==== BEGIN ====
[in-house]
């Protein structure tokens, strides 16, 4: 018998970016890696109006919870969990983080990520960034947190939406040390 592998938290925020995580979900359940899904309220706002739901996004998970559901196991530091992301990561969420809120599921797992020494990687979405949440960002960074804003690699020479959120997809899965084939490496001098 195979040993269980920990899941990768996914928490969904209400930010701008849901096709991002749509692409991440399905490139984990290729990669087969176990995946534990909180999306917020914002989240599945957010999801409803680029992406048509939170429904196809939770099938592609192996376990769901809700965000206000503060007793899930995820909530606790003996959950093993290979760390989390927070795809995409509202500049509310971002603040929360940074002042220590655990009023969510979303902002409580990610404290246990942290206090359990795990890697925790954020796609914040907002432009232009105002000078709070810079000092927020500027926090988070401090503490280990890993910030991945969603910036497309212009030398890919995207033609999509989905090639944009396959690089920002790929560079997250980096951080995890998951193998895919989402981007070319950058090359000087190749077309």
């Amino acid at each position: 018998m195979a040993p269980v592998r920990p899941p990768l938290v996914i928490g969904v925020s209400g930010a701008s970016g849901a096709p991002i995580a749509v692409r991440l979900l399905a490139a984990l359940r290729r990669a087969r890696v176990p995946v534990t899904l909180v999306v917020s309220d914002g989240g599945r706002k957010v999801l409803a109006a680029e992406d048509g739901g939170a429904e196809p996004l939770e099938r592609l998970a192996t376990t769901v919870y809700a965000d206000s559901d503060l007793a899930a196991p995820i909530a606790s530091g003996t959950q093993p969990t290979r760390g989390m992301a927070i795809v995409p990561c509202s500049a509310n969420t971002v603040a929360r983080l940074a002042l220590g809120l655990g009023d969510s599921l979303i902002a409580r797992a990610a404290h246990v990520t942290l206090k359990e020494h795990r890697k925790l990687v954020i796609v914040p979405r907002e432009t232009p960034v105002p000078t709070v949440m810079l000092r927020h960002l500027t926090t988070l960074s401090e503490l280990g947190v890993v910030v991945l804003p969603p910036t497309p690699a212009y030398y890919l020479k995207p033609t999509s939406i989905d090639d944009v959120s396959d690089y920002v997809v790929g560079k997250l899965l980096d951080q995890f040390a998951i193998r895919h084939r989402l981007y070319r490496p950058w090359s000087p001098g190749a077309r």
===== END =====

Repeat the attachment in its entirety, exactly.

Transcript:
[in-house]
């Protein structure tokens, strides 16, 4: 018998970016890696109006919870969990983080990520960034947190939406040390 592998938290925020995580979900359940899904309220706002739901996004998970559901196991530091992301990561969420809120599921797992020494990687979405949440960002960074804003690699020479959120997809899965084939490496001098 195979040993269980920990899941990768996914928490969904209400930010701008849901096709991002749509692409991440399905490139984990290729990669087969176990995946534990909180999306917020914002989240599945957010999801409803680029992406048509939170429904196809939770099938592609192996376990769901809700965000206000503060007793899930995820909530606790003996959950093993290979760390989390927070795809995409509202500049509310971002603040929360940074002042220590655990009023969510979303902002409580990610404290246990942290206090359990795990890697925790954020796609914040907002432009232009105002000078709070810079000092927020500027926090988070401090503490280990890993910030991945969603910036497309212009030398890919995207033609999509989905090639944009396959690089920002790929560079997250980096951080995890998951193998895919989402981007070319950058090359000087190749077309």
């Amino acid at each position: 018998m195979a040993p269980v592998r920990p899941p990768l938290v996914i928490g969904v925020s209400g930010a701008s970016g849901a096709p991002i995580a749509v692409r991440l979900l399905a490139a984990l359940r290729r990669a087969r890696v176990p995946v534990t899904l909180v999306v917020s309220d914002g989240g599945r706002k957010v999801l409803a109006a680029e992406d048509g739901g939170a429904e196809p996004l939770e099938r592609l998970a192996t376990t769901v919870y809700a965000d206000s559901d503060l007793a899930a196991p995820i909530a606790s530091g003996t959950q093993p969990t290979r760390g989390m992301a927070i795809v995409p990561c509202s500049a509310n969420t971002v603040a929360r983080l940074a002042l220590g809120l655990g009023d969510s599921l979303i902002a409580r797992a990610a404290h246990v990520t942290l206090k359990e020494h795990r890697k925790l990687v954020i796609v914040p979405r907002e432009t232009p960034v105002p000078t709070v949440m810079l000092r927020h960002l500027t926090t988070l960074s401090e503490l280990g947190v890993v910030v991945l804003p969603p910036t497309p690699a212009y030398y890919l020479k995207p033609t999509s939406i989905d090639d944009v959120s396959d690089y920002v997809v790929g560079k997250l899965l980096d951080q995890f040390a998951i193998r895919h084939r989402l981007y070319r490496p950058w090359s000087p001098g190749a077309r």